is our reward

Publications in Brain Neoplasms by NOMIS researchers

NOMIS Researcher(s)

September 13, 2018

The different drugs and medical devices, which are commercialized or under industrial development for glioblastoma treatment, are reviewed. Their different modes of action are analyzed with a distinction being made between the effects of radiation, the targeting of specific parts of glioma cells, and immunotherapy. Most of them are still at a too early stage of development to firmly conclude about their efficacy. Optune, which triggers antitumor activity by blocking the mitosis of glioma cells under the application of an alternating electric field, seems to be the only recently developed therapy with some efficacy reported on a large number of GBM patients. The need for early GBM diagnosis is emphasized since it could enable the treatment of GBM tumors of small sizes, possibly easier to eradicate than larger tumors. Ways to improve clinical protocols by strengthening preclinical studies using of a broader range of different animal and tumor models are also underlined. Issues related with efficient drug delivery and crossing of blood brain barrier are discussed. Finally societal and economic aspects are described with a presentation of the orphan drug status that can accelerate the development of GBM therapies, patents protecting various GBM treatments, the different actors tackling GBM disease, the cost of GBM treatments, GBM market figures, and a financial analysis of the different companies involved in the development of GBM therapies.

Research field(s)
Health Sciences, Clinical Medicine, Neurology & Neurosurgery

NOMIS Researcher(s)

Published in

February 22, 2016

Glioma tumour-initiating cells (GTICs) can originate upon the transformation of neural progenitor cells (NPCs). Studies on GTICs have focused on primary tumours from which GTICs could be isolated and the use of human embryonic material. Recently, the somatic genomic landscape of human gliomas has been reported. RTK (receptor tyrosine kinase) and p53 signalling were found dysregulated in â1/490% and 86% of all primary tumours analysed, respectively. Here we report on the use of human-induced pluripotent stem cells (hiPSCs) for modelling gliomagenesis. Dysregulation of RTK and p53 signalling in hiPSC-derived NPCs (iNPCs) recapitulates GTIC properties in vitro. In vivo transplantation of transformed iNPCs leads to highly aggressive tumours containing undifferentiated stem cells and their differentiated derivatives. Metabolic modulation compromises GTIC viability. Last, screening of 101 anti-cancer compounds identifies three molecules specifically targeting transformed iNPCs and primary GTICs. Together, our results highlight the potential of hiPSCs for studying human tumourigenesis.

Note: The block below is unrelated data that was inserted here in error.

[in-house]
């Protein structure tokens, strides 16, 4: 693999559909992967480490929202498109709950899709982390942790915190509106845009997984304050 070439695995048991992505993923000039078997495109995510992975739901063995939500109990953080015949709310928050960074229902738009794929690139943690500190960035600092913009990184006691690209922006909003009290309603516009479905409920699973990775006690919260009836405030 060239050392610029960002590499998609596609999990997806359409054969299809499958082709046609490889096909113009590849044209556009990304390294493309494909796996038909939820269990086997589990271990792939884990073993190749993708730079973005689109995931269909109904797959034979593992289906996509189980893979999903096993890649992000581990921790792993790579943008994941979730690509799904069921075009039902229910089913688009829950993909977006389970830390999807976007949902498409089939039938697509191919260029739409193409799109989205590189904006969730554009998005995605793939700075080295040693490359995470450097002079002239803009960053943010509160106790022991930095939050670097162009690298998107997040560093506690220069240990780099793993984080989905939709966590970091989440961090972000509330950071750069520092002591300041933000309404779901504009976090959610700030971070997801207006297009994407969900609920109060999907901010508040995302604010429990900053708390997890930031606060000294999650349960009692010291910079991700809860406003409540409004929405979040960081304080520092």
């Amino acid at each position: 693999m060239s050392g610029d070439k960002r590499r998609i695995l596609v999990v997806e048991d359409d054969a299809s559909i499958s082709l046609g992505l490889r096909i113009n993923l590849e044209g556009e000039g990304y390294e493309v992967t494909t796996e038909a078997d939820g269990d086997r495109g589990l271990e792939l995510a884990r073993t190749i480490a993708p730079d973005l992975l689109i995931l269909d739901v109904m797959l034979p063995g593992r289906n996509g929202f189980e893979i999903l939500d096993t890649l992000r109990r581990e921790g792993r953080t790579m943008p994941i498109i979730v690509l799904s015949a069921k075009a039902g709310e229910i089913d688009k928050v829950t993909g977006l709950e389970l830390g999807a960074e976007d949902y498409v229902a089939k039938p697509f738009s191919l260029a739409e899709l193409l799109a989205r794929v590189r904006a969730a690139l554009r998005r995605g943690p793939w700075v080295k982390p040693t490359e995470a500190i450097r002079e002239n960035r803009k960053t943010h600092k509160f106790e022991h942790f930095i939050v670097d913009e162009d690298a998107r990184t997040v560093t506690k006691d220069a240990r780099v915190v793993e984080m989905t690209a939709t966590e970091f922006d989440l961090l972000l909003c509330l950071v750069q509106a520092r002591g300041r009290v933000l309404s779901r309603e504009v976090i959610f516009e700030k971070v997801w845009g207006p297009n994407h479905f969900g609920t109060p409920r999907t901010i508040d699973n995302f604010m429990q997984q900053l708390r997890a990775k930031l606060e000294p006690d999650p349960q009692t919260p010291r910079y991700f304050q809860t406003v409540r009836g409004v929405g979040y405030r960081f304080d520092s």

Research field(s)
Health Sciences, Biomedical Research, Developmental Biology